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Gordon, or "Whipped Peter" (fl. 1863), was an enslaved African American who escaped from a Louisiana plantation in March 1863, gaining freedom when he reached the Union camp near Baton Rouge. He became known as the subject of photographs documenting the extensive scarring of his back from whippings received in slavery. Abolitionists distributed these carte de visite photographs of Gordon throughout the United States and internationally to show the abuses of slavery.[2]

Full length, black-and-white photograph of a seated African-American. He is barefoot and wearing very ragged clothing, having escaped slavery
Gordon; an escaped African-American man, in 1863, just after he reached a Union Army camp, in Baton Rouge, Louisiana
Other namesWhipped Peter, Peter – Gordon is possibly a surname[1]
Known forPivotal figure in exposing the brutality of slavery
Military career
Allegiance United States
Service/branch United States Army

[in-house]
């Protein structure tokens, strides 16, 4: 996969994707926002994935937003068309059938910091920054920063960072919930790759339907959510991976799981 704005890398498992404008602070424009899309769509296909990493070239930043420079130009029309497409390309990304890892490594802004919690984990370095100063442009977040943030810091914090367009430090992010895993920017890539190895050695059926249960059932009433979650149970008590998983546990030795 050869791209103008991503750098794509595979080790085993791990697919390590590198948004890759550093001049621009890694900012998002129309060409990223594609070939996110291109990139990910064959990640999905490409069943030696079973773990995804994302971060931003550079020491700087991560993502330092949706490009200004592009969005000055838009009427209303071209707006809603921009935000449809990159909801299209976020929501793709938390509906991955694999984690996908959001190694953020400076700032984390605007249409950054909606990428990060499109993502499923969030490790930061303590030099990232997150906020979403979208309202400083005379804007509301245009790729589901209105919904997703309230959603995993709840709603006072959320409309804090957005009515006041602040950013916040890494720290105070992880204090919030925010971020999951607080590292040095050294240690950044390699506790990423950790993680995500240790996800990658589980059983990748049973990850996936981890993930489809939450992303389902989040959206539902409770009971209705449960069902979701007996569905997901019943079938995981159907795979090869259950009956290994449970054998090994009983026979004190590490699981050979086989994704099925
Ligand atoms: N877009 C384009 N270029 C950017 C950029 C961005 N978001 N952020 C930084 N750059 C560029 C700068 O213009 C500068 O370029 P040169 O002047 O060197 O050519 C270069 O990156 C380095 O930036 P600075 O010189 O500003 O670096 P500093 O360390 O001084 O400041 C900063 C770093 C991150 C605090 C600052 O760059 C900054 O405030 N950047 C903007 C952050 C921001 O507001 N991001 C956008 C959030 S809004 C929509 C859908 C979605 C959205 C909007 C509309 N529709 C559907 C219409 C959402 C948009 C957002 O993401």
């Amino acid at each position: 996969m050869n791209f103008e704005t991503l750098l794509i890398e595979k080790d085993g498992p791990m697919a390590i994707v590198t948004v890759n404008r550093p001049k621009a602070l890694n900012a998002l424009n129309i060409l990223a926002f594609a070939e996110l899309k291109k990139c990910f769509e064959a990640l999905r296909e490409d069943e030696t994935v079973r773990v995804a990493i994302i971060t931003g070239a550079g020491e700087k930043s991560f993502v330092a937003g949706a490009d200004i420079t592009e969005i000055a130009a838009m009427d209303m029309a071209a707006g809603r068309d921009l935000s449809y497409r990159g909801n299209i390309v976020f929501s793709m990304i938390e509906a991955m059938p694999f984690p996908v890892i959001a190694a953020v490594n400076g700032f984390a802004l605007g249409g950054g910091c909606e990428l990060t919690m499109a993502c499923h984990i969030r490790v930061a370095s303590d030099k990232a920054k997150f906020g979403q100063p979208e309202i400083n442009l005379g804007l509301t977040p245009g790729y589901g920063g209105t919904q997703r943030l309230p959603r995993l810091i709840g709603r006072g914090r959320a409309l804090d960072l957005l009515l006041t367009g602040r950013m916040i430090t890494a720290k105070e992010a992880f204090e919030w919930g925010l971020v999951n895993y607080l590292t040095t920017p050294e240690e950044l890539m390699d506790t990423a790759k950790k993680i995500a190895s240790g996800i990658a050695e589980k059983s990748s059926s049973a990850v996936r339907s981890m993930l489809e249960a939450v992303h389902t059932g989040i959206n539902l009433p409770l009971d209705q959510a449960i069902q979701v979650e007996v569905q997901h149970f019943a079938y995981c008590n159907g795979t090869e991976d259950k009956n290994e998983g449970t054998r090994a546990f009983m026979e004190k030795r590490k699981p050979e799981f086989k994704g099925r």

UnitCorps d'Afrique

In July 1863 these images appeared in an article about Gordon published in Harper's Weekly, the most widely read journal during the Civil War.[3] The pictures of Gordon's scourged back provided Northerners with visual evidence of brutal treatment of slaves and inspired many free blacks to enlist in the Union Army.[4] Gordon joined the United States Colored Troops soon after their founding, and served as a soldier in the war.[5]



Gordon escaped in March 1863 from the 3,000-acre (12 km2) plantation of John and Bridget Lyons, who owned him and nearly forty other slaves at the time of the 1860 census.[6][7] The Lyons plantation was located along the west bank of the Atchafalaya River in St. Landry Parish, between present-day Melville and Krotz Springs, Louisiana.[8]

In order to mask his scent from the bloodhounds that were chasing him, Gordon took onions from his plantation, which he carried in his pockets. After crossing each creek or swamp, he rubbed his body with these onions in order to throw the dogs off his scent. He fled over 40 miles (64 km)[9] over the course of ten days before reaching Union soldiers of the XIX Corps who were stationed in Baton Rouge.[10]

Arrival at Union campEdit

McPherson and Oliver's photograph of Gordon's scarred back

Upon arrival at the Union camp, Gordon underwent a medical examination on April 2, 1863, which revealed severe keloid scars from several whippings. Itinerant photographers William D. McPherson and his partner Mr. Oliver, who were in camp at the time, produced carte de visite photos of Gordon showing his back.[11]